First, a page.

|Publication number||US6688650 B2|
|Application number||US 10/005,292|
|Publication date||10 Feb 2004|
|Filing date||4 Dec 2001|
|Priority date||4 Dec 2001|
|Also published as||US20030102664|
|Publication number||005292, 10005292, US 6688650 B2, US 6688650B2, US-B2-6688650, US6688650 B2, US6688650B2|
|Original Assignee||Sun Microsystems, Inc.|
|Export Citation||BiBTeX, EndNote, RefMan|
|Patent Citations (8), Referenced by (2), Classifications (10), Legal Events (4)|
|External Links: USPTO, USPTO Assignment, Espacenet|
The present invention relates generally to an apparatus and method for a dry disconnect fluidic coupling, and in particular, a dry quick disconnect liquid coupling.
Closed-loop liquid systems that are used in the electronic industry, and particularly the military, to cool electronics systems and circuit boards frequently utilize quick disconnect couplings. By using quick disconnect couplings, the coupling may be disengaged without having to shut off the pump and the cooling system. When disengaging the coupling, portions of the housing surfaces may remain wet because of the surface tension of the liquid. Additionally, a small amount of water may be expelled from the coupling. Consequently, a sponge is typically placed under the coupling area in order to absorb the excess liquid so as to avoid electrical shorts and corrosion in the system.
In accordance with one embodiment of the invention, a dry disconnect coupling includes a first coupling member for coupling to a second coupling member. A circuit provides a first signal based on when the first coupling member is disconnected to the second coupling member. Thermally coupled to the first coupling member is a first heater. The first heater generates heat based on the first signal.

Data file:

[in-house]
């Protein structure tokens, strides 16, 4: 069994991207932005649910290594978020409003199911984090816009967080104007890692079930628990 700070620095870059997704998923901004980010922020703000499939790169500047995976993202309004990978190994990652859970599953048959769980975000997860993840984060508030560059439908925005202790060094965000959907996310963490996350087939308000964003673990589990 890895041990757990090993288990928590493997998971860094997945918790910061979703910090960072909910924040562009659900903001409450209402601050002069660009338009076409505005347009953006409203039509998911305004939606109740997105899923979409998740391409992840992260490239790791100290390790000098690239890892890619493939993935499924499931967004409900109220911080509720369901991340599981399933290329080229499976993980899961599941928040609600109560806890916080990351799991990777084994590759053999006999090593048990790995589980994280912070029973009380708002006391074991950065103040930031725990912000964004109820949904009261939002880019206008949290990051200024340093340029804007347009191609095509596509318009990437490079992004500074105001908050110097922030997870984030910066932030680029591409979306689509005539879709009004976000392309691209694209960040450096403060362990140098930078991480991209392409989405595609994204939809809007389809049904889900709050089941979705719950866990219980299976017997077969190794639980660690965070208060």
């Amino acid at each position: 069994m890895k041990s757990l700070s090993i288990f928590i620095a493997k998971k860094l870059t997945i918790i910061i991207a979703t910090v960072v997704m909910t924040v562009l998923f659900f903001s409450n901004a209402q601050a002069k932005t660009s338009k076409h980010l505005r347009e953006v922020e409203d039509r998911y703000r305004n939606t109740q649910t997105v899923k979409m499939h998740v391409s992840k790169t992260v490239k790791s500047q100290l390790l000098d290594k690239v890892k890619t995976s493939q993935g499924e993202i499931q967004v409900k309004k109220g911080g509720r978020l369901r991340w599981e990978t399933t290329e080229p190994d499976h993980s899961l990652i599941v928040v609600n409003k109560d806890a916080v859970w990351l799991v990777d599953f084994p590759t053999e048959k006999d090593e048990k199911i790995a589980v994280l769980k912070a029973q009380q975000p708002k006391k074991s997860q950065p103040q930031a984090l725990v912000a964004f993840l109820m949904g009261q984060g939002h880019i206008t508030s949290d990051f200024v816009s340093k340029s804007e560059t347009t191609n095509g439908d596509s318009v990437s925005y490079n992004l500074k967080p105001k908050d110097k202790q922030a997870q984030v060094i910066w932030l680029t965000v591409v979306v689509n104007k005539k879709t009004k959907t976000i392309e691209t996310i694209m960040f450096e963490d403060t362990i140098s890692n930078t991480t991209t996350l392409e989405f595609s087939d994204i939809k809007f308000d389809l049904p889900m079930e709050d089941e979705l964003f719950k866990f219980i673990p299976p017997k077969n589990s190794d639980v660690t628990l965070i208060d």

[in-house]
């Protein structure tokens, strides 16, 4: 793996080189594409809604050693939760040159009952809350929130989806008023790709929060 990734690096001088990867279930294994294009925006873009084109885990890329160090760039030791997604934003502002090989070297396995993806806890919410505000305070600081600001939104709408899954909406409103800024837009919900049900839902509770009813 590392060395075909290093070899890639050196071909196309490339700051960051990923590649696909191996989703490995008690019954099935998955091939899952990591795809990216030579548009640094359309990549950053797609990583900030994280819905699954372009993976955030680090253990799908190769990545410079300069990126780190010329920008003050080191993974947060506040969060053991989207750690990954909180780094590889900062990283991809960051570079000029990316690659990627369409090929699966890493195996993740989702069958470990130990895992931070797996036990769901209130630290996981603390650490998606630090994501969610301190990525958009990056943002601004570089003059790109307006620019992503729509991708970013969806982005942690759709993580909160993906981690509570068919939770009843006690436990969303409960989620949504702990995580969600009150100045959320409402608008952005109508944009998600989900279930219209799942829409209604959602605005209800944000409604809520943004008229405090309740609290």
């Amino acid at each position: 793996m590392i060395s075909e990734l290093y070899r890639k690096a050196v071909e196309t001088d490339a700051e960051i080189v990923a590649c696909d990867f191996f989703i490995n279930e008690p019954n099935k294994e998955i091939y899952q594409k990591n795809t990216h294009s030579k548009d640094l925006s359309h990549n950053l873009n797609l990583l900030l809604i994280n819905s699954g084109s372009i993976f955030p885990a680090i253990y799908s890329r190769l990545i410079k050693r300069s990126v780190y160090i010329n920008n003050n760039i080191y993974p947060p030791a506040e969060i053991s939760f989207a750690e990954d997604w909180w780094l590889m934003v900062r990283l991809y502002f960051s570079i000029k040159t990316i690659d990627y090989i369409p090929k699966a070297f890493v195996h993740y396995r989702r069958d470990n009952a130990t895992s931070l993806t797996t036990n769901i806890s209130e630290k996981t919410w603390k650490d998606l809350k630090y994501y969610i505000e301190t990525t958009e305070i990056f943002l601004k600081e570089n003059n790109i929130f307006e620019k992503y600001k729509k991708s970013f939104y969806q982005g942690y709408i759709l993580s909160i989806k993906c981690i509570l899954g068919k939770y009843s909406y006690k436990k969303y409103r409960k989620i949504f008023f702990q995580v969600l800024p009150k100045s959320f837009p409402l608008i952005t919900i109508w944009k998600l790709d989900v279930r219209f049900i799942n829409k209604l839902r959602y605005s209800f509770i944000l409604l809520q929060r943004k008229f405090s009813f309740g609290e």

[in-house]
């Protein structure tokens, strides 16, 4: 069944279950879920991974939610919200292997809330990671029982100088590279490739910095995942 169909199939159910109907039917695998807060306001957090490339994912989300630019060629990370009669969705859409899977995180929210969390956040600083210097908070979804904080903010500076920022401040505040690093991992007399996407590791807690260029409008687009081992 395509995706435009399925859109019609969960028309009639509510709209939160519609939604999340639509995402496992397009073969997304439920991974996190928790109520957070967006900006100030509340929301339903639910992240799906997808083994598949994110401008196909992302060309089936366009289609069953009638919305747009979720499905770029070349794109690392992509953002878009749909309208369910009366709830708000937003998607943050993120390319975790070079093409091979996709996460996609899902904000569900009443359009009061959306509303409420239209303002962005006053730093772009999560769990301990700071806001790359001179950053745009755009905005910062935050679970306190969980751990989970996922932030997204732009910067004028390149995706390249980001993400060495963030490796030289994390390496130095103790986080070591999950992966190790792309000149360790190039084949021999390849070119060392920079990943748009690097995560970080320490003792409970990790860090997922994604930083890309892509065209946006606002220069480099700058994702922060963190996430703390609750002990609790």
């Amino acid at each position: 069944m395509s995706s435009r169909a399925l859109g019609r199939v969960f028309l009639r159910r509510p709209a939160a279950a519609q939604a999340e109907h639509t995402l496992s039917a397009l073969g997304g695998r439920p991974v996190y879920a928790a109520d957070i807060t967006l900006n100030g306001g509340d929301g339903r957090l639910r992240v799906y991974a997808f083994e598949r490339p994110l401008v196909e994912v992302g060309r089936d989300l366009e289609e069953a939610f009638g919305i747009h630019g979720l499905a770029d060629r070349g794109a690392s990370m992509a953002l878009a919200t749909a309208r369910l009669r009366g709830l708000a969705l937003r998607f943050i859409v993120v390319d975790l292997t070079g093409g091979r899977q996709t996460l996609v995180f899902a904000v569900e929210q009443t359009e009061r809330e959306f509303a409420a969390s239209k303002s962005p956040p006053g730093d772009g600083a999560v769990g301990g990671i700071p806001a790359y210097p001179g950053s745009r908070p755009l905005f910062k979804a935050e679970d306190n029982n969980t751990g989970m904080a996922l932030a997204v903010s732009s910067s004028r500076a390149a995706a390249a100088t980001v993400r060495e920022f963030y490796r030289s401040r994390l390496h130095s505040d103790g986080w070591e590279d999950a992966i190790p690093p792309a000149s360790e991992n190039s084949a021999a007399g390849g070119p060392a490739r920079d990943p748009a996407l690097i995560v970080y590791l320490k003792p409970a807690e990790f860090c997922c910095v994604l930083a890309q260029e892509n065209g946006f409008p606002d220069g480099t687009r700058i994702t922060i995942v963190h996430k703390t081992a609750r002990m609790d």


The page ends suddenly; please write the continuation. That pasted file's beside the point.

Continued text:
In another embodiment of the invention, a method for drying a fluidic coupling having a first coupling member and a second coupling member is presented. The method includes providing a first signal based on whether the first coupling member is disconnected from the second coupling member. The first coupling member is heated based on the first signal.
In yet another embodiment of the invention, a coupling comprises a first coupling member for connecting to a second coupling member. The coupling includes means for providing a first signal based on when the first coupling member is disconnected from the second coupling member. The coupling also includes a means for heating the first coupling member based on the first signal.
In still yet another embodiment of the invention, a system for drying a fluidic coupling includes a surface. A first fluidic coupling member, for coupling to a second coupling member, is attached to the surface. A first heater is thermally coupled to the first fluidic coupling member. A first circuit provides a first signal to the first heater based on when the first coupling member is disconnected from the second coupling member. The first heater generates heat based on the first signal.
The foregoing features of the invention will be more readily understood by reference to the following detailed description, taken with reference to the accompanying drawings, in which:
FIG. 1 is an isometric view of a dry disconnect coupling in accordance with one embodiment of the invention;
FIG. 2 is an isometric view of a cartridge heater and a coupling member embedded in a conductive material, in accordance with one embodiment of the invention;
FIG. 3 is a schematic of a dry disconnect coupling in accordance with one embodiment of the invention;
FIG. 4A is a schematic of a pulse generator that includes a monostable, in accordance with one embodiment of the invention;